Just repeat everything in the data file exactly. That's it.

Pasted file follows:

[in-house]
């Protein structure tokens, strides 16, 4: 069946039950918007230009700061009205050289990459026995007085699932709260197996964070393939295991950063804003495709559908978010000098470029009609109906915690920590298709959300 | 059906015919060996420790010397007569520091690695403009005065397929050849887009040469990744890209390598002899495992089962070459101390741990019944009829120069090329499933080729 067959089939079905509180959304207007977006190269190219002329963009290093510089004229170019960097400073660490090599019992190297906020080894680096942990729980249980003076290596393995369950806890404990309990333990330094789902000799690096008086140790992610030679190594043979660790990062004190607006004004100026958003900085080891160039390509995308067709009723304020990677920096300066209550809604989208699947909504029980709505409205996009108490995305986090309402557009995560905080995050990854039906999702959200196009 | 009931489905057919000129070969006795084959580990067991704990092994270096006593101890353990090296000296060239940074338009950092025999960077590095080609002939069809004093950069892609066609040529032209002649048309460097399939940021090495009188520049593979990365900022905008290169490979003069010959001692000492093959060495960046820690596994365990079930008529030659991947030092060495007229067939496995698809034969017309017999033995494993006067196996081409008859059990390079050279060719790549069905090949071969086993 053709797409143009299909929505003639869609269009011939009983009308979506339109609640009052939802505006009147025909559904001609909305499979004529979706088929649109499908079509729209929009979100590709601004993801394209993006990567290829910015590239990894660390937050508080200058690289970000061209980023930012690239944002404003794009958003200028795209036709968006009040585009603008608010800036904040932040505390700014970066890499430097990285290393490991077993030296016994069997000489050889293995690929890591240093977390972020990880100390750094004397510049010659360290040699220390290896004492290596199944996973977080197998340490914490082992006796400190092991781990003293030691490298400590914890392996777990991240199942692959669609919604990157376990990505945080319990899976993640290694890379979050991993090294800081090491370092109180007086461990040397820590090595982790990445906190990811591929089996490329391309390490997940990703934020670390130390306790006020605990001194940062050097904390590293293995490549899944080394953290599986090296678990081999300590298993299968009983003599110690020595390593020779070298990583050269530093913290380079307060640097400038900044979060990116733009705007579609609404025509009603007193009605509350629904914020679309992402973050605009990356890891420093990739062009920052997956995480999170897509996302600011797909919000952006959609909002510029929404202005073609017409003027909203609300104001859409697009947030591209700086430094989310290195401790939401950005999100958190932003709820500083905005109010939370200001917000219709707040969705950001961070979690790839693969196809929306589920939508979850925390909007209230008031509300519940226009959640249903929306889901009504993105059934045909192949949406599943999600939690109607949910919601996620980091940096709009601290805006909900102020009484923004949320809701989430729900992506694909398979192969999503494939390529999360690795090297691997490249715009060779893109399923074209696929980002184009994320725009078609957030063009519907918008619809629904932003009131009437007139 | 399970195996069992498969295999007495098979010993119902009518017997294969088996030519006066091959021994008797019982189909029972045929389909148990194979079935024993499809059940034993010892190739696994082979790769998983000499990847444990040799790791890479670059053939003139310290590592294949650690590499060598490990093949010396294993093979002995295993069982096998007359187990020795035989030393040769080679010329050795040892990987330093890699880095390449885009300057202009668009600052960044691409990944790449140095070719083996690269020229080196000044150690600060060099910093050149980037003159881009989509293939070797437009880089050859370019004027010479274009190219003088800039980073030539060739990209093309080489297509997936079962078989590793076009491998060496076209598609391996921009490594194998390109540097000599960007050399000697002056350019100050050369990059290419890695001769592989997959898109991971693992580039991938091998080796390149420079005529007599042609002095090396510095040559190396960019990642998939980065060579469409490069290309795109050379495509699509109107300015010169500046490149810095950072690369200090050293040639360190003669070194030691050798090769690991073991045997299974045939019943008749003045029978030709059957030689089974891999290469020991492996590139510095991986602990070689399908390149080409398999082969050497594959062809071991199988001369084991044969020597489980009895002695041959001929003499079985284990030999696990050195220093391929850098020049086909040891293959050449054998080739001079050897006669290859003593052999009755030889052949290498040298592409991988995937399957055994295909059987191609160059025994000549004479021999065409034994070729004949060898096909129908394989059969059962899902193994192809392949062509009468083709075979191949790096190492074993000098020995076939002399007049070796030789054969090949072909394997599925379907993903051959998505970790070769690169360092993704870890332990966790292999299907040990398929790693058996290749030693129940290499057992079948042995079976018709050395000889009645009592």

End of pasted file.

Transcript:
[in-house]
């Protein structure tokens, strides 16, 4: 069946039950918007230009700061009205050289990459026995007085699932709260197996964070393939295991950063804003495709559908978010000098470029009609109906915690920590298709959300 | 059906015919060996420790010397007569520091690695403009005065397929050849887009040469990744890209390598002899495992089962070459101390741990019944009829120069090329499933080729 067959089939079905509180959304207007977006190269190219002329963009290093510089004229170019960097400073660490090599019992190297906020080894680096942990729980249980003076290596393995369950806890404990309990333990330094789902000799690096008086140790992610030679190594043979660790990062004190607006004004100026958003900085080891160039390509995308067709009723304020990677920096300066209550809604989208699947909504029980709505409205996009108490995305986090309402557009995560905080995050990854039906999702959200196009 | 009931489905057919000129070969006795084959580990067991704990092994270096006593101890353990090296000296060239940074338009950092025999960077590095080609002939069809004093950069892609066609040529032209002649048309460097399939940021090495009188520049593979990365900022905008290169490979003069010959001692000492093959060495960046820690596994365990079930008529030659991947030092060495007229067939496995698809034969017309017999033995494993006067196996081409008859059990390079050279060719790549069905090949071969086993 053709797409143009299909929505003639869609269009011939009983009308979506339109609640009052939802505006009147025909559904001609909305499979004529979706088929649109499908079509729209929009979100590709601004993801394209993006990567290829910015590239990894660390937050508080200058690289970000061209980023930012690239944002404003794009958003200028795209036709968006009040585009603008608010800036904040932040505390700014970066890499430097990285290393490991077993030296016994069997000489050889293995690929890591240093977390972020990880100390750094004397510049010659360290040699220390290896004492290596199944996973977080197998340490914490082992006796400190092991781990003293030691490298400590914890392996777990991240199942692959669609919604990157376990990505945080319990899976993640290694890379979050991993090294800081090491370092109180007086461990040397820590090595982790990445906190990811591929089996490329391309390490997940990703934020670390130390306790006020605990001194940062050097904390590293293995490549899944080394953290599986090296678990081999300590298993299968009983003599110690020595390593020779070298990583050269530093913290380079307060640097400038900044979060990116733009705007579609609404025509009603007193009605509350629904914020679309992402973050605009990356890891420093990739062009920052997956995480999170897509996302600011797909919000952006959609909002510029929404202005073609017409003027909203609300104001859409697009947030591209700086430094989310290195401790939401950005999100958190932003709820500083905005109010939370200001917000219709707040969705950001961070979690790839693969196809929306589920939508979850925390909007209230008031509300519940226009959640249903929306889901009504993105059934045909192949949406599943999600939690109607949910919601996620980091940096709009601290805006909900102020009484923004949320809701989430729900992506694909398979192969999503494939390529999360690795090297691997490249715009060779893109399923074209696929980002184009994320725009078609957030063009519907918008619809629904932003009131009437007139 | 399970195996069992498969295999007495098979010993119902009518017997294969088996030519006066091959021994008797019982189909029972045929389909148990194979079935024993499809059940034993010892190739696994082979790769998983000499990847444990040799790791890479670059053939003139310290590592294949650690590499060598490990093949010396294993093979002995295993069982096998007359187990020795035989030393040769080679010329050795040892990987330093890699880095390449885009300057202009668009600052960044691409990944790449140095070719083996690269020229080196000044150690600060060099910093050149980037003159881009989509293939070797437009880089050859370019004027010479274009190219003088800039980073030539060739990209093309080489297509997936079962078989590793076009491998060496076209598609391996921009490594194998390109540097000599960007050399000697002056350019100050050369990059290419890695001769592989997959898109991971693992580039991938091998080796390149420079005529007599042609002095090396510095040559190396960019990642998939980065060579469409490069290309795109050379495509699509109107300015010169500046490149810095950072690369200090050293040639360190003669070194030691050798090769690991073991045997299974045939019943008749003045029978030709059957030689089974891999290469020991492996590139510095991986602990070689399908390149080409398999082969050497594959062809071991199988001369084991044969020597489980009895002695041959001929003499079985284990030999696990050195220093391929850098020049086909040891293959050449054998080739001079050897006669290859003593052999009755030889052949290498040298592409991988995937399957055994295909059987191609160059025994000549004479021999065409034994070729004949060898096909129908394989059969059962899902193994192809392949062509009468083709075979191949790096190492074993000098020995076939002399007049070796030789054969090949072909394997599925379907993903051959998505970790070769690169360092993704870890332990966790292999299907040990398929790693058996290749030693129940290499057992079948042995079976018709050395000889009645009592």